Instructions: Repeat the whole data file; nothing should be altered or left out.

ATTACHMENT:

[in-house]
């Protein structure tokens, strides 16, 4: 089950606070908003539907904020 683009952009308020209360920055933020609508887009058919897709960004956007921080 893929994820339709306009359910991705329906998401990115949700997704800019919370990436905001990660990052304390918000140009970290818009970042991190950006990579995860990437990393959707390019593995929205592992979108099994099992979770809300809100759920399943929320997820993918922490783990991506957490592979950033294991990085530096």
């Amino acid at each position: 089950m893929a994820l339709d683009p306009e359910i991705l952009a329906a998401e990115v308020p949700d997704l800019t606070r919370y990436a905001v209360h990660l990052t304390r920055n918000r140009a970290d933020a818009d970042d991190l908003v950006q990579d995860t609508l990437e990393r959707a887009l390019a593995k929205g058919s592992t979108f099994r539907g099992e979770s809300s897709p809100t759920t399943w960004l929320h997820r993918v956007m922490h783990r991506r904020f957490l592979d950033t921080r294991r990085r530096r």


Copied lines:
[in-house]
């Protein structure tokens, strides 16, 4: 089950606070908003539907904020 683009952009308020209360920055933020609508887009058919897709960004956007921080 893929994820339709306009359910991705329906998401990115949700997704800019919370990436905001990660990052304390918000140009970290818009970042991190950006990579995860990437990393959707390019593995929205592992979108099994099992979770809300809100759920399943929320997820993918922490783990991506957490592979950033294991990085530096």
């Amino acid at each position: 089950m893929a994820l339709d683009p306009e359910i991705l952009a329906a998401e990115v308020p949700d997704l800019t606070r919370y990436a905001v209360h990660l990052t304390r920055n918000r140009a970290d933020a818009d970042d991190l908003v950006q990579d995860t609508l990437e990393r959707a887009l390019a593995k929205g058919s592992t979108f099994r539907g099992e979770s809300s897709p809100t759920t399943w960004l929320h997820r993918v956007m922490h783990r991506r904020f957490l592979d950033t921080r294991r990085r530096r």